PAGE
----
Juvenile Primary Fibromyalgia Syndrome (JPFS) causes a person to experience musculoskeletal pain “all over” and fatigue as their main symptoms.
JPFS is a condition that has no known cause. Often fibromyalgia occurs in families, but so far, a genetic cause for JPFS has not been found. Abnormalities of neurotransmitters (chemicals that send pain signals to the brain) and some hormones have been found in patients with JPFS, but it is not known if these abnormalities actually cause JPFS.
JPFS usually happens in the teenage years. Females are more likely than males to be diagnosed with JPFS. Many patients (up to 75%) will have a family member with a diagnosis of fibromyalgia.
Common symptoms, in addition to musculoskeletal pain and fatigue, include:
- Disturbed (not restful) sleep
- Morning stiffness
- Abdominal pain
- Irritable bowel symptoms
- Anxiety or tension
- Tight muscles
- Brief periods of swelling
Less common symptoms include:
- Difficulty concentrating
Patients with JPFS are likely to feel pain when pressure is applied to particular places on the body called “tender points.” These places may stay tender when pressure is applied even after many of the other symptoms of JPFS have significantly improved.
JPFS patients are stuck in a ‘vicious cycle’ of pain, fatigue, poor sleep and decreased exercise. Often the cycle is triggered by something, like an Injury, illness and/or stress. Relationships at home and at school, school work/studies, a death in the family, are just some possible stressful triggers. Also, anything that causes pain or causes someone to stop their normal pattern of exercise can also trigger JPFS.
Many patients with JPFS may also be diagnosed with Chronic Fatigue Syndrome (CFS). Symptoms are very similar, but patients with JPFS generally experience more pain. Treatment for JPFS should improve the fatigue seen in both conditions.
Proven treatments for JPFS are education about the disease and cognitive behavioral therapy (CBT). Other medication treatments that are proven to work in adults with fibromyalgia are frequently used with success in children, but clinical trials to study the effect of these medicines in children with JPFS are only just beginning.
CBT is a program that helps children learn to decrease their experience of pain by helping them to understand their triggers for pain and how to prevent them. CBT also helps to educate patients on how to respond or cope with their pain. Techniques include relaxation, imagery, positive thinking, and pacing. CBT is best learned from a trained psychologist.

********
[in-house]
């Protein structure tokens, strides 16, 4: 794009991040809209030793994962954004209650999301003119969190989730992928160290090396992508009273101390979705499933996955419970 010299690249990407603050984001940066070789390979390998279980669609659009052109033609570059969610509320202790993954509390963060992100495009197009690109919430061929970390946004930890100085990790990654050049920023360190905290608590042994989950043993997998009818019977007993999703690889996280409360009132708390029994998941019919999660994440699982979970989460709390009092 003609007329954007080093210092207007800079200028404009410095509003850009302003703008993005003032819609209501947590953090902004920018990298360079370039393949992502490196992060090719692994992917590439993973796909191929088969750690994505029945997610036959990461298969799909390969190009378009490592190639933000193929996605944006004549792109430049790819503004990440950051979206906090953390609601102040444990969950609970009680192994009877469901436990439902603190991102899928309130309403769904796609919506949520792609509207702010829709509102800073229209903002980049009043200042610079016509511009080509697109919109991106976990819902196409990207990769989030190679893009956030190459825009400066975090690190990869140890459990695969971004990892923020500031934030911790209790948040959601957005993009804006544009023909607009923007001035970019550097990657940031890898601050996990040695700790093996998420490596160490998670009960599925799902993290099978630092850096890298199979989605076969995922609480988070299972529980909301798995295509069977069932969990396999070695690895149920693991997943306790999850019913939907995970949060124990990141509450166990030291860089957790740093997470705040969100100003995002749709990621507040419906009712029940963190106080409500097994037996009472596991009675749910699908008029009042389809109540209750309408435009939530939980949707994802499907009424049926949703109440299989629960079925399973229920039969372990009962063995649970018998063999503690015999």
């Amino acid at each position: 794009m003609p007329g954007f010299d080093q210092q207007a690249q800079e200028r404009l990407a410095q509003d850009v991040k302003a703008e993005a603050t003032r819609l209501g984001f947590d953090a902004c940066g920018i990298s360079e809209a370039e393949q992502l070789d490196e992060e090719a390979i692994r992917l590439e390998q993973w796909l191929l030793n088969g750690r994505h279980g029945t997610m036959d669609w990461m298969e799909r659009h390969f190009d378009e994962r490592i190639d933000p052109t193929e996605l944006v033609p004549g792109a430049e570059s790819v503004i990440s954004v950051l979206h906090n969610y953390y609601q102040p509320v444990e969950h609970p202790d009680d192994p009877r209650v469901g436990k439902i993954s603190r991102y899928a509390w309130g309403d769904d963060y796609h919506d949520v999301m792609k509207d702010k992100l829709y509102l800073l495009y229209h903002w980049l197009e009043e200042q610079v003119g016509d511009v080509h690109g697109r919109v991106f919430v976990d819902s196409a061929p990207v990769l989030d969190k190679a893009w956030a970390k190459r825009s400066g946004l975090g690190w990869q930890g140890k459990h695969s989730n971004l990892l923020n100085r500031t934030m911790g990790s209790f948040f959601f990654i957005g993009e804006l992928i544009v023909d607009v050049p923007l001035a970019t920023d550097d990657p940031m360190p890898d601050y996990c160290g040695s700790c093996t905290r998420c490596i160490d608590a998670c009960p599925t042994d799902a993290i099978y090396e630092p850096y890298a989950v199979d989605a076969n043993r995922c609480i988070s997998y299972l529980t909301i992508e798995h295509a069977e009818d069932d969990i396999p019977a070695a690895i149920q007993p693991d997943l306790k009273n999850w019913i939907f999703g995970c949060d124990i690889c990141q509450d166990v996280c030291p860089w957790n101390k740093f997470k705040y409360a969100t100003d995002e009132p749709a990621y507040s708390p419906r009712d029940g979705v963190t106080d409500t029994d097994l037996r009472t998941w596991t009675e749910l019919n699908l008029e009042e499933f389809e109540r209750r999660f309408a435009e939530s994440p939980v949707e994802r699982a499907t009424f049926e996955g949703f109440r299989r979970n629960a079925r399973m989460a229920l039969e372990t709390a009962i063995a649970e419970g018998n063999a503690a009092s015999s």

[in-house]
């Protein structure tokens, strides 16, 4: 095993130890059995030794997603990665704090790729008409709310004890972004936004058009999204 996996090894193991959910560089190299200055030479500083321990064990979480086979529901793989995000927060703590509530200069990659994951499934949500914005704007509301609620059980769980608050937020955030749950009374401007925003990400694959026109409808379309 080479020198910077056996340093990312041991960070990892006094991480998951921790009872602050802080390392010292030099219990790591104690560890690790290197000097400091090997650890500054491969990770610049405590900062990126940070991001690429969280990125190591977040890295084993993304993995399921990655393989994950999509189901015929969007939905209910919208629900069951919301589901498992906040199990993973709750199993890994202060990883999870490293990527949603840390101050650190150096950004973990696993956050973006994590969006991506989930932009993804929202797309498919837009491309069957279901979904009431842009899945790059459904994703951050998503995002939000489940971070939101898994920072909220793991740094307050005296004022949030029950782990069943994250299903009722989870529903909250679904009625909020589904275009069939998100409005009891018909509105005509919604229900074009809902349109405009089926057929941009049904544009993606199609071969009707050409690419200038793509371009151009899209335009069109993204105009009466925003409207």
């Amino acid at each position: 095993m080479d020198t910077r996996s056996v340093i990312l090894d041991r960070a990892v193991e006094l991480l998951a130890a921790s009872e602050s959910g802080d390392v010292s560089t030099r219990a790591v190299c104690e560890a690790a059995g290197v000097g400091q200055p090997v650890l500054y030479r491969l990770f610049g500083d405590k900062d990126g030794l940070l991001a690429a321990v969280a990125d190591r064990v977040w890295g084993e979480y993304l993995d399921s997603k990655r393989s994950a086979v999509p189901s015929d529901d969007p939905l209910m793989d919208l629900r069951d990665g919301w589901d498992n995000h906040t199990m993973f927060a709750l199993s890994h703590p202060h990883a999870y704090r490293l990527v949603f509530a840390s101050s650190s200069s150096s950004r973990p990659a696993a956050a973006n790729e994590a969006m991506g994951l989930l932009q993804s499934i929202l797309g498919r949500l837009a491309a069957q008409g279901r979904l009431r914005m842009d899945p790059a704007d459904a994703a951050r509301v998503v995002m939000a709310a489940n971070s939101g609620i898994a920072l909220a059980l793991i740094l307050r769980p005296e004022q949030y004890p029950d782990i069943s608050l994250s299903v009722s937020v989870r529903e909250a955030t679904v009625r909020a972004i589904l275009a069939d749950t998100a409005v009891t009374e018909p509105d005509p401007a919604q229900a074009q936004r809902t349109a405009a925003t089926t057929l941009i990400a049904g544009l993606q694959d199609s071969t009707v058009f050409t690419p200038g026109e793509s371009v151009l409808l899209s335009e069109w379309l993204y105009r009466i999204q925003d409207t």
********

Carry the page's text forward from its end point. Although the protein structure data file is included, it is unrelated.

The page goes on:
Exercise is an important part of treatment in JPFS and has proven quite successful in clinical trials in adults. The most effective exercise is aerobic exercise, meaning any exercise in which the heart rate is increased. Examples include walking, biking, swimming, running, elliptical trainer, rowing or the stair stepper. Some sports like basketball, soccer, and track provide enough aerobic exercise. Other sports such as baseball, softball and volleyball are not as effective.
It is very common that exercise will lead to increased pain especially early on in the treatment of JPFS. Some of this pain is from your muscles being out of shape. The other pain is a result of fibromyalgia. It is important to start slow with exercise and to gradually build up to at least thirty minutes, three to five times a week. The most important part of exercise is to do it regularly. This means that exercising daily, even if it is for a short time, is very helpful in JPFS. Forming a habit of exercise and making it a part of your lifestyle is extremely important to your recovery and to prevent future ‘flare-ups’.
Clinical drug trials are underway to test the use of adult fibromyalgia drugs in JPFS. Some of these drugs are also used to treat depression and anxiety. Non-steroidal anti-inflammatory medications (ibuprofen, Advil, Motrin, Aleve, etc) have not been proven effective in the long-term treatment of fibromyalgia but may provide temporary pain relief.
Some patients with JPFS improve to the point that when evaluated several years later, they no longer experience enough symptoms to meet the criteria for fibromyalgia. With careful attention to a healthy lifestyle, people with JPFS can live very happy and healthy lives.